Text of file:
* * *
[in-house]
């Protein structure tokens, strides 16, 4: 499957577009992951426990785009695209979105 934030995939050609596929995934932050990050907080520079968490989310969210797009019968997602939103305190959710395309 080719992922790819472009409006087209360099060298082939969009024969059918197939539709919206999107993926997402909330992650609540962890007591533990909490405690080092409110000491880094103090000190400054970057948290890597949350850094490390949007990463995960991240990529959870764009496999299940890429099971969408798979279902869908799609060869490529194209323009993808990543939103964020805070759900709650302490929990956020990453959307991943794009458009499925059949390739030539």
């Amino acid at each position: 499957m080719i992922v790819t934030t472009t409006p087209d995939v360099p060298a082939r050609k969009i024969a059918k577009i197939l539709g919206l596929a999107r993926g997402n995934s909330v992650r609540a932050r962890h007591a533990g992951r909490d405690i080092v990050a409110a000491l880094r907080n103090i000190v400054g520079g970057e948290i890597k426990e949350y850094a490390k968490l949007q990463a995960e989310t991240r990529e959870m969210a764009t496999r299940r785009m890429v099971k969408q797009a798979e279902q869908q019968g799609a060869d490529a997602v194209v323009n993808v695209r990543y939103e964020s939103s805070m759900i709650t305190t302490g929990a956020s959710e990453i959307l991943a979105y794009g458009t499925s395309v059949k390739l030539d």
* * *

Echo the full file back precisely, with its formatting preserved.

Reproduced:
[in-house]
């Protein structure tokens, strides 16, 4: 499957577009992951426990785009695209979105 934030995939050609596929995934932050990050907080520079968490989310969210797009019968997602939103305190959710395309 080719992922790819472009409006087209360099060298082939969009024969059918197939539709919206999107993926997402909330992650609540962890007591533990909490405690080092409110000491880094103090000190400054970057948290890597949350850094490390949007990463995960991240990529959870764009496999299940890429099971969408798979279902869908799609060869490529194209323009993808990543939103964020805070759900709650302490929990956020990453959307991943794009458009499925059949390739030539």
């Amino acid at each position: 499957m080719i992922v790819t934030t472009t409006p087209d995939v360099p060298a082939r050609k969009i024969a059918k577009i197939l539709g919206l596929a999107r993926g997402n995934s909330v992650r609540a932050r962890h007591a533990g992951r909490d405690i080092v990050a409110a000491l880094r907080n103090i000190v400054g520079g970057e948290i890597k426990e949350y850094a490390k968490l949007q990463a995960e989310t991240r990529e959870m969210a764009t496999r299940r785009m890429v099971k969408q797009a798979e279902q869908q019968g799609a060869d490529a997602v194209v323009n993808v695209r990543y939103e964020s939103s805070m759900i709650t305190t302490g929990a956020s959710e990453i959307l991943a979105y794009g458009t499925s395309v059949k390739l030539d």